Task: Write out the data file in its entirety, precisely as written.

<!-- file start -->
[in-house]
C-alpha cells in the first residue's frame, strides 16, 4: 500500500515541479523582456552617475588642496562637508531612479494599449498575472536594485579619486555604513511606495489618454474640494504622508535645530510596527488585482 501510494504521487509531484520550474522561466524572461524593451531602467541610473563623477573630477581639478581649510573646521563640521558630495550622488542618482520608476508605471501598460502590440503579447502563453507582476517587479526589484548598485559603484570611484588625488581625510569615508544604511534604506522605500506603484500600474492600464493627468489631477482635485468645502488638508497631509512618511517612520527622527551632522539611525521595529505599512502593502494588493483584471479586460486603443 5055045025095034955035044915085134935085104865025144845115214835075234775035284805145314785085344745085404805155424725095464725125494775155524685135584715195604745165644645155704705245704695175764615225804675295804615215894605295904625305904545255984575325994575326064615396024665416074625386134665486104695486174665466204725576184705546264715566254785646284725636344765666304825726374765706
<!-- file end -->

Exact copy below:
[in-house]
C-alpha cells in the first residue's frame, strides 16, 4: 500500500515541479523582456552617475588642496562637508531612479494599449498575472536594485579619486555604513511606495489618454474640494504622508535645530510596527488585482 501510494504521487509531484520550474522561466524572461524593451531602467541610473563623477573630477581639478581649510573646521563640521558630495550622488542618482520608476508605471501598460502590440503579447502563453507582476517587479526589484548598485559603484570611484588625488581625510569615508544604511534604506522605500506603484500600474492600464493627468489631477482635485468645502488638508497631509512618511517612520527622527551632522539611525521595529505599512502593502494588493483584471479586460486603443 5055045025095034955035044915085134935085104865025144845115214835075234775035284805145314785085344745085404805155424725095464725125494775155524685135584715195604745165644645155704705245704695175764615225804675295804615215894605295904625305904545255984575325994575326064615396024665416074625386134665486104695486174665466204725576184705546264715566254785646284725636344765666304825726374765706